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Ragged Staff Flank

Ref: HLFP3/030

Ragged Staff Flank is situated on the seaward face of the line wall just south of the South Bastion, turning to form a flanking position facing south along the coastal fortifications leading to the New Mole. The gate was situated in the middle of this flank, leading to the Ordnance Wharf with a defended enclosure behind the gate secured by a guardroom. The original wharf, when built, measured over 300 feet in length, where goods were delivered via steps and a drawbridge, the area known at the time as the Ragged Staff Couvreport.

During the Moorish and later Spanish period this raised area was walled covering the ditch and approaches to the South Bastion. The 1627 map by Bravo de Acuña shows two small protruding lunettes on this site, one covering the palisade separating the ditch from the sea and the facing South. Another map dated to 1597 shows two heavily fortified towers covering the approaches to South Bastion.

1627 - Luis Bravo de Acuña map of the Southern defenses.

1597 - Map and Fortifications of Gibraltar (unknown).

In 1755, according to Lieutenant Colonel Thomas James, in his History of the Herculean Straits, ‘the Ragged Staff is a wharf built by the contractor of the Victualling office in one thousand seven hundred and thirty-six, to land provisions near the magazine: this wharf is carried into the bay three hundred and fifty feet in length, with a return to break off the south-west winds; upon this return is a store-house. The communication of this quay to the line wall within the covert way of South port is by a flight of thirty-one stone steps, at the landing of which is a draw-bridge, thrown over every morning and raised every night…. From the covert way South port to this work there are two flanks, upon one a crane is built to land stores from the ragged staff, the other has an embrasure, this wall is likewise continued to the new mole fort, and two flanks of two guns each front the eight-gun battery.’

The first mention of a battery in this area seems to be the reference by Drinkwater who stated that in November 1779 a work of masonry for two guns was erected at Ragged Staff.

1747 - Annotated Showing Ragged Staff Gates and Flank (unknown). The wharf and victualling office is clearly depicted.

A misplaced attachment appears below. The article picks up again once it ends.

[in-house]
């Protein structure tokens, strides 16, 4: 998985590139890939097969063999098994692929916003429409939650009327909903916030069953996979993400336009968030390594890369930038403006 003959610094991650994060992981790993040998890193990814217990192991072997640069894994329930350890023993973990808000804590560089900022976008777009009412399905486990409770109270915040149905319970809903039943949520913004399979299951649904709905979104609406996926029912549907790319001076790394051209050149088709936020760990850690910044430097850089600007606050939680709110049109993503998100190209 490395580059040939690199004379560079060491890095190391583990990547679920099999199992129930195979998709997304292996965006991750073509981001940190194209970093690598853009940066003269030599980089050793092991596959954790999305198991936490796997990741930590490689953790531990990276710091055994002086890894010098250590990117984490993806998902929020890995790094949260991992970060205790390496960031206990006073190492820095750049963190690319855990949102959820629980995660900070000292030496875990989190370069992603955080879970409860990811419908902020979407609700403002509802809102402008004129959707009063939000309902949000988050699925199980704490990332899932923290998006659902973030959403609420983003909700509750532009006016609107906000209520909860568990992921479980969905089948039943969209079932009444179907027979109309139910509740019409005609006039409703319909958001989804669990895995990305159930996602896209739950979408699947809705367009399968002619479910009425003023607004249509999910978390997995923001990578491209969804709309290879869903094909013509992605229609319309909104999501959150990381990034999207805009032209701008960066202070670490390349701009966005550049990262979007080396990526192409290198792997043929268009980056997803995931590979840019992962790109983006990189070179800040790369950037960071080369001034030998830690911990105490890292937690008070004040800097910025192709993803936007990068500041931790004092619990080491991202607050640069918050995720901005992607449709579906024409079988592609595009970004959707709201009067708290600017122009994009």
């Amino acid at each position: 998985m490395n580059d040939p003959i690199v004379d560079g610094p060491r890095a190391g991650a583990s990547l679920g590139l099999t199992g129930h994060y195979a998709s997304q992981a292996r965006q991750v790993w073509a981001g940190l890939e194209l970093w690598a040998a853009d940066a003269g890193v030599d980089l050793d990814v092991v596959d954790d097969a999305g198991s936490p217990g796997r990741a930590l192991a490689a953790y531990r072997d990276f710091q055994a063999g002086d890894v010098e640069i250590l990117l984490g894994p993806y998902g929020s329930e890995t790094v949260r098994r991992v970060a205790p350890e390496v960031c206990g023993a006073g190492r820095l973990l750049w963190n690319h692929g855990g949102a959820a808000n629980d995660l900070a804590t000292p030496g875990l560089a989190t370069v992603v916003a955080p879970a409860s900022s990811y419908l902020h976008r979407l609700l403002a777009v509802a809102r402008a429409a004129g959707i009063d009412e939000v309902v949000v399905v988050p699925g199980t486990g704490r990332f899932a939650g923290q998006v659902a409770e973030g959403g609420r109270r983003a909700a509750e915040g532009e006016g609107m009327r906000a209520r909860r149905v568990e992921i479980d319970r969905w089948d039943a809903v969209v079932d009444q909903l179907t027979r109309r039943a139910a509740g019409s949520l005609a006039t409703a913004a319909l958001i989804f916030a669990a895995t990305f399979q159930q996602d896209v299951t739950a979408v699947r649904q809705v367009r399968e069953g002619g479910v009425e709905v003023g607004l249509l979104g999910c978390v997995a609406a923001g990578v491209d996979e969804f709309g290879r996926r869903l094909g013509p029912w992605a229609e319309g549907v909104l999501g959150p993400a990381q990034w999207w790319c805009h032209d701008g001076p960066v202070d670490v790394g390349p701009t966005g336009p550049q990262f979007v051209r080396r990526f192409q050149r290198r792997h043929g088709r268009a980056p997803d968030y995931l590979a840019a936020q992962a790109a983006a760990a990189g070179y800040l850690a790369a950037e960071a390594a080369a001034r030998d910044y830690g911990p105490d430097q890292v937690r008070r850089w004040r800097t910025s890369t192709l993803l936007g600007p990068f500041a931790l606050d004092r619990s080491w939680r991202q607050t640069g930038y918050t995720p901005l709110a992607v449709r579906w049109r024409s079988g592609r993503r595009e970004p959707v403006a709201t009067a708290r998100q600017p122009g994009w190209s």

During the Great Siege (1779-83), a Garrison Order dated 7th September 1782 contained a number of tactical arrangements for the positioning of troops on the fortifications of the Rock. It also referred to the following instructions pertaining to the Ragged Staff defences: ‘one sergeant, nine privates, and a gunner to the Ragged Staff; detaching a sergeant and six men, with the gunner, at retreat beating, to the Wharf head.’

1782 - View of Grand Attack, Lieutenant William Sandby Roberts. The Ragged Staff Flank is shown firing at the floating batteries.

In the book entitled ‘Travels of His Royal Highness Prince Adalbert of Prussia in the South of Europe and in Brazil’, published in 1849, there are specific instances of criticism on the state of some of Gibraltar’s defences. It was stated that ‘The enormously long, uncovered Saluting Battery joins the town in the south; it is quite as destitute of flank-protection as the other coast-batteries, which extend from this spot round Europa Point, and to the north-east up to the perpendicular rock, where all the defences of course cease. In most parts of the long lines of curtain, a single cannon or at most two are placed behind a corresponding embrasure, as the only side defence.

The English perceive that they have hitherto assigned too little importance to the coast-defences, and are now beginning to strengthen them. Thus it is intended to provide the Saluting Battery with a proper flank, by correcting the point at the Mole at the Ragged Staff, (a small landing-place and quay near the South Bastion, but outside the covered way) obliquely with the land, and converting the space into a battery.’